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Scientists explain why runways, roads and railways can’t withstand heat in the UK

Ice creams are dripping down hands across the country as Britain records its hottest day in history – but it’s not just lollies that are melting in the heat.

Air temperatures in England hit 100°F (38°C) yesterday, causing Luton Airport to close as the surface of its runway started turning to liquid.

Meanwhile, in Cambridgeshire today, the surface of the A14 at Bottisham appeared to have melted and buckled.

Dr Julian Dean from the Department of Materials Science and Engineering at the University of Sheffield told MailOnline that, while it is possible to build surfaces that can cope with extreme temperatures, it would be too expensive to apply it to all the tarmac in the country.

‘Our runways need to deal with freezing cold temperatures and lots of rain – a really variable climate,’ the materials science expert said.

‘So the materials we go for are chosen to cope with rainfall and a range of temperatures, but they can have issues in extreme temperatures.’

Road surfaces in direct sunlight can be as much as 36°F (20°C) hotter than the air temperature, which is normally measured in the shade and above the ground.

This means that the tarmac on roads may begin to liquidise even if the air temperature is only 77°F (25°C).

Meanwhile, railway lines are at risk of buckling in extreme heat, according to Network Rail, as sunlight causes the metal to expand.

Runways are made of tarmac, a viscoelastic tar-based material. Viscoelastic means that as a solid it’s very strong, but it can also transition back to a liquid

Network Rail has revealed how abnormally high temperatures can cause steel rails across the network to buckle during the heatwave. The steel metal expands, but does not melt

Network Rail has revealed how abnormally high temperatures can cause steel rails across the network to buckle during the heatwave. The steel metal expands, but does not melt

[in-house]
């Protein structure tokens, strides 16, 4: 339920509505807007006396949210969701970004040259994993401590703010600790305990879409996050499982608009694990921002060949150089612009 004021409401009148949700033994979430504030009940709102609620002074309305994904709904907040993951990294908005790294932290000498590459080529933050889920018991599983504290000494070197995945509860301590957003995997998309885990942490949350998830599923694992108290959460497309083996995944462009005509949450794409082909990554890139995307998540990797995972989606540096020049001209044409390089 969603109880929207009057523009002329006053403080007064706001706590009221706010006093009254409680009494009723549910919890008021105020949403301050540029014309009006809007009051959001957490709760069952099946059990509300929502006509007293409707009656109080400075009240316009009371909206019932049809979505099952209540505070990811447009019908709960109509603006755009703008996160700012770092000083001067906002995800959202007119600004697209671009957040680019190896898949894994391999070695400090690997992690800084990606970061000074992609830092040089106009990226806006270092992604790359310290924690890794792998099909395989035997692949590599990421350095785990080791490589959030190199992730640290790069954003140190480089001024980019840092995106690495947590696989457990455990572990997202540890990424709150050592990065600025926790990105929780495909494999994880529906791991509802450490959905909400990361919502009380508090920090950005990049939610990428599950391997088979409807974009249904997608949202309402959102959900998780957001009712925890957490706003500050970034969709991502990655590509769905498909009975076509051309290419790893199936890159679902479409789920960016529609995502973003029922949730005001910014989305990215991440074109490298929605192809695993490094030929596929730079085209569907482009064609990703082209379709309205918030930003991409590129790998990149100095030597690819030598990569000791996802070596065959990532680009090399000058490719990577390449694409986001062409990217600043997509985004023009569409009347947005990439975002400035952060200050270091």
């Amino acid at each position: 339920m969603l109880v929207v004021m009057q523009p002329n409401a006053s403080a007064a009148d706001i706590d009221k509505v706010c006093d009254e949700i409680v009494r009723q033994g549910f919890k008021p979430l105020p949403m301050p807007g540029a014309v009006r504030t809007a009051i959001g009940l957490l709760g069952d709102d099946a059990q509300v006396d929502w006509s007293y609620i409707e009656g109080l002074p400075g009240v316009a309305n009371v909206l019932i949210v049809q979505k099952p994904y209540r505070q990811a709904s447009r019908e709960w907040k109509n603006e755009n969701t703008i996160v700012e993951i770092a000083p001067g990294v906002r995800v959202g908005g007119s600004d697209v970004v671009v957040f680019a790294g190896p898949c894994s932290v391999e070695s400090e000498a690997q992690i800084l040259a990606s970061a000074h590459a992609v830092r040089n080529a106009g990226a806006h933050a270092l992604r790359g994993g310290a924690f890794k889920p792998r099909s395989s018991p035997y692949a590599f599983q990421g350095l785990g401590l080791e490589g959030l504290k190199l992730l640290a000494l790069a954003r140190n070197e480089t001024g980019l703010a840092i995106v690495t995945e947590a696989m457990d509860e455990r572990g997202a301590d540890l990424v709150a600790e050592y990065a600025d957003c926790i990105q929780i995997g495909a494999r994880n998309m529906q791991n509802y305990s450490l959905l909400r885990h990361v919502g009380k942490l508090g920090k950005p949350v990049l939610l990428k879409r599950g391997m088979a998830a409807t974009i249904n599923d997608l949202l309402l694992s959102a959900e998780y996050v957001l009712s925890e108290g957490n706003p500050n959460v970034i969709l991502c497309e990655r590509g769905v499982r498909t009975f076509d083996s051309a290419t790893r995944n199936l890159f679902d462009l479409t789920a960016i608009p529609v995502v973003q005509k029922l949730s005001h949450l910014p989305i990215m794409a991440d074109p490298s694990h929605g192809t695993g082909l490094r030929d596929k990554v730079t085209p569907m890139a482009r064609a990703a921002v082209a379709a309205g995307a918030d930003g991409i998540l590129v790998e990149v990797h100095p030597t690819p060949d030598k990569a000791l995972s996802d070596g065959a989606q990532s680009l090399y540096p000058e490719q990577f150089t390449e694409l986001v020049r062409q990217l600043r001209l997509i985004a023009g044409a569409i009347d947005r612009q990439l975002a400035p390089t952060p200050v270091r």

The surface of the A14 at Bottisham in Cambridgeshire appears to have melted and buckled today during the heatwave

The surface of the A14 at Bottisham in Cambridgeshire appears to have melted and buckled today during the heatwave

Dr Dean added: ‘There are quite a few other areas of infrastructure that could experience problems. 

‘Some come from thermal expansion, such as doors and windows expanding making them harder too close. 

‘Solar panels start to lose efficiency in extreme heat, as much as 20 per cent, and power transported through power lines also decreases when they get hot.

‘Effectively, the UK uses materials that deal with both hot and cold, so it’s not well suited for extreme heat or extreme cold.’

Runways

London’s Luton airport was temporarily shut off to flights on Monday afternoon due to a runway defect caused by the record temperatures.

Runways are made of tarmac, a viscoelastic tar-based material.

Viscoelastic means that as a solid it’s very strong, but it can also transition back to a liquid.

The average temperature at which tarmac starts softening is around 122°F (50°C), which is much higher than the air temperature.

However it can still get this hot under direct sunlight, even if thermometers are only showing 77°F (25°C), as its dark colour lends itself to absorb more heat.

Dr Dean said: ‘You can build roads that can cope with elevated temperatures, such as you’d find in Spain or in Nevada, by using special polymers and binding agents in the top layer of tarmac.

‘But it is really expensive and not really possible or sensible to over-engineer every road and make it resilient against every situation.’

Luton Airport was shut due to the tarmac on the runway melting and

Maintenance crews can been seen with water trucks cooling down the surface of the airport's runway

Luton Airport was shut due to the tarmac on the runway melting and maintenance crews can been seen with water trucks cooling down the surface

Like runways, British roads are made of tarmac which softens as temperatures rise, and can sink under the weight of vehicles. The AA says that roads will form ridges and become sticky like treacle when this happens, and can even coat tyres

 Like runways, British roads are made of tarmac which softens as temperatures rise, and can sink under the weight of vehicles. The AA says that roads will form ridges and become sticky like treacle when this happens, and can even coat tyres